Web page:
Those who are educated or enlightened make money from agriculture (commercial agriculture). A big section of the peasants are, however, still stuck in subsistence farming ― growing food but no activities for money. I had started working on sensitizing the peasants in the Nyabushozi area in the 1960s on this very issue.
When we came from the bush, I developed this work. By 1995, I had proved that peasants can transition from subsistence farming to commercial agriculture. I made a countrywide tour sensitizing the population about this. Unfortunately, many political leaders, on both NRM and Opposition side, find a lot of difficulty in grasping this issue.
Many leaders talk of roads, schools, hospitals, piped water, electricity, etc. They, however, do not talk of wealth creation at the household level, which, in the case of agriculture, revolves around moving from subsistence to commercial farming and correct enterprise selection.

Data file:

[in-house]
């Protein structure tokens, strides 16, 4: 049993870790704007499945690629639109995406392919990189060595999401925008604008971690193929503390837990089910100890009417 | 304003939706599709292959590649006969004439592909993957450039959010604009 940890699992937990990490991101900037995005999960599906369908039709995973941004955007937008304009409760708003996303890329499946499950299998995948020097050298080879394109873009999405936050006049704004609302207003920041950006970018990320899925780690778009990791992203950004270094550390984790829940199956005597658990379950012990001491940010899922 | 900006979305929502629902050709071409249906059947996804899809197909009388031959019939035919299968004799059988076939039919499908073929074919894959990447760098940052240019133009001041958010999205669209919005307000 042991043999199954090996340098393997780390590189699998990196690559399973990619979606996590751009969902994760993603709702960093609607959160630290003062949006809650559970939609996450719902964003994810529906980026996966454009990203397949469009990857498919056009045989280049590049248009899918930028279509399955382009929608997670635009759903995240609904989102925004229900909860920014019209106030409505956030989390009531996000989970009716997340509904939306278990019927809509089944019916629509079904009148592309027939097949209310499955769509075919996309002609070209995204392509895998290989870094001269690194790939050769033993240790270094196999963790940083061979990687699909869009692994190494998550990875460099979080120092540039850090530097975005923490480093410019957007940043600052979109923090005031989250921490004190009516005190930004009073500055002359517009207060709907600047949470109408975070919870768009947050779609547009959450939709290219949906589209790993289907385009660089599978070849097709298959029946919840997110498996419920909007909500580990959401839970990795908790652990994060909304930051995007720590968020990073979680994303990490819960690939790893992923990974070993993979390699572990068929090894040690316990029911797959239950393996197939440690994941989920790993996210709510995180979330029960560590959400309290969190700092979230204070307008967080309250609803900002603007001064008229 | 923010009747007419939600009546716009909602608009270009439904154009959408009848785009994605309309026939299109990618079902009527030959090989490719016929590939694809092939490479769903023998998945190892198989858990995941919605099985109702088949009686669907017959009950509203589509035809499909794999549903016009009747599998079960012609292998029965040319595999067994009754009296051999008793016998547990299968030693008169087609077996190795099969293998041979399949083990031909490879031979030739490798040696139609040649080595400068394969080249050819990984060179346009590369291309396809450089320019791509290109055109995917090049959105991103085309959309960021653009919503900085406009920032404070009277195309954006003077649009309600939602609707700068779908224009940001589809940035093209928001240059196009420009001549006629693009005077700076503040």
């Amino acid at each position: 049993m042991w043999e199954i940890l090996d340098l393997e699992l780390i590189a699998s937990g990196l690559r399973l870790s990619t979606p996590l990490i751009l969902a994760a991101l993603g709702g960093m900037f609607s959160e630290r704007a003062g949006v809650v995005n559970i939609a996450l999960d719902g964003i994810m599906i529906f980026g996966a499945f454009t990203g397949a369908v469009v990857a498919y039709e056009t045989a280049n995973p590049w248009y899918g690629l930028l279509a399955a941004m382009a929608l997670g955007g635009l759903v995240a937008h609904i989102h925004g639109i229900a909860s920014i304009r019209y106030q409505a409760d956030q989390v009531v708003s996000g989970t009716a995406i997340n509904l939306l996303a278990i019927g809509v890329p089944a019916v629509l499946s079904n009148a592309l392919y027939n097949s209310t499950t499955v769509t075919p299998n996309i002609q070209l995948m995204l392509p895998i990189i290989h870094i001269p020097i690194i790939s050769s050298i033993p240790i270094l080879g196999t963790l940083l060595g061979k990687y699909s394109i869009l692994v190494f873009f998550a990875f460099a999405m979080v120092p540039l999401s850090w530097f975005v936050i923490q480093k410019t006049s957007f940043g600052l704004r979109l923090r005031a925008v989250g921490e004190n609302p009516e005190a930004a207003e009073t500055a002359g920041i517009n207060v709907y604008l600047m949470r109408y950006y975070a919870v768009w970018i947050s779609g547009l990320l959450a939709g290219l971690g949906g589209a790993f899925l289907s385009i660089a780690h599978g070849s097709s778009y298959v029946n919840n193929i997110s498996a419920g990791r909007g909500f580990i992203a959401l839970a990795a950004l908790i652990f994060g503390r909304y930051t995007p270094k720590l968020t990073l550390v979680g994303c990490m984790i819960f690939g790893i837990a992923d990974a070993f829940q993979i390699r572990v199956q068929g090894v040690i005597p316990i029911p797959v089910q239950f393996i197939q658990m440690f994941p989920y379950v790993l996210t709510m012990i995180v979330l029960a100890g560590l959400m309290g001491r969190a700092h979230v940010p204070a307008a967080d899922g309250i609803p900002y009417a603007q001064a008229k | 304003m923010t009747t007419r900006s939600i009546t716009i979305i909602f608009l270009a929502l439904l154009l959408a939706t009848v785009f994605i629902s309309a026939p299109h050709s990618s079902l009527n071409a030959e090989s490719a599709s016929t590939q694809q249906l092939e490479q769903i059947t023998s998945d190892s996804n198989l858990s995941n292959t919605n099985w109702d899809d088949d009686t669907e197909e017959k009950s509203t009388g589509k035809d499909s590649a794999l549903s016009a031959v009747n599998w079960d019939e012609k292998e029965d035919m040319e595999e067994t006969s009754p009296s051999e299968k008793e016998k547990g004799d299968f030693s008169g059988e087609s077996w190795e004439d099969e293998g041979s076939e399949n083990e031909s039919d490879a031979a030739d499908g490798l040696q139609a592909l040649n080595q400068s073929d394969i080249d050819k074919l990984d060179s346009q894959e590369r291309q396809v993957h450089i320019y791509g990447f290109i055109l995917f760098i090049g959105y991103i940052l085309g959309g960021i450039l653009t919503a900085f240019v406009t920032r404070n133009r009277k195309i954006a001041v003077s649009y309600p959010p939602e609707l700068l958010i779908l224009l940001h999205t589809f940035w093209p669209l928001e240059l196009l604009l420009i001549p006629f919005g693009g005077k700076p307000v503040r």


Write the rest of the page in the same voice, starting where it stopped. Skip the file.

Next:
Where this has been accepted, rural poverty is definitely tackled. The examples are Kiruhuura, Bundibugyo, some parts of Kabarole (for tea growing), some parts of Kanungu (for tea growing), some parts of Sebei (for Arabica coffee, wheat and dairy farming), some individuals in Kabaale (growing apples, pineapples), in Teso (for growing citrus fruits), etc.
In some of these areas, people who have generated incomes have built modern houses, have solar panels on the roofs of their houses, have bought personal cars, are sponsoring students privately in universities, etc.
In our 1996 Manifesto, we talked of a four-acres plan for each homestead. One acre for clonal coffee, one acre for bananas, one acre for elephant grass (ebisagazi, ebibingo, etc) for zero-grazing cattle and one acre for fruits (oranges, mangoes, pineapples or apples according to the locality).
On top of these crops and dairy cattle, there should be five additional activities that use less space that can be added on, like poultry farming, rearing pigs as well as improved goats in the backyard of the homestead and fish farming (near the swamps) where applicable as well as apiary (bees) if there is space.
In the peri-urban areas, you can add mushroom growing. Ms. Kizza of Masaka, people like Mudusu in Kasese and Nyombi of Mityana, are some of the best examples of model farmers.
The other therapy for Poverty alleviation is the cottage industries such as winemaking using bananas (in Sheema district) as well as using grapes (Nyakayojo in Rwampara and Mukono districts), etc.; and handlooms (Mukono district, Kalongo area in Acholi region, etc).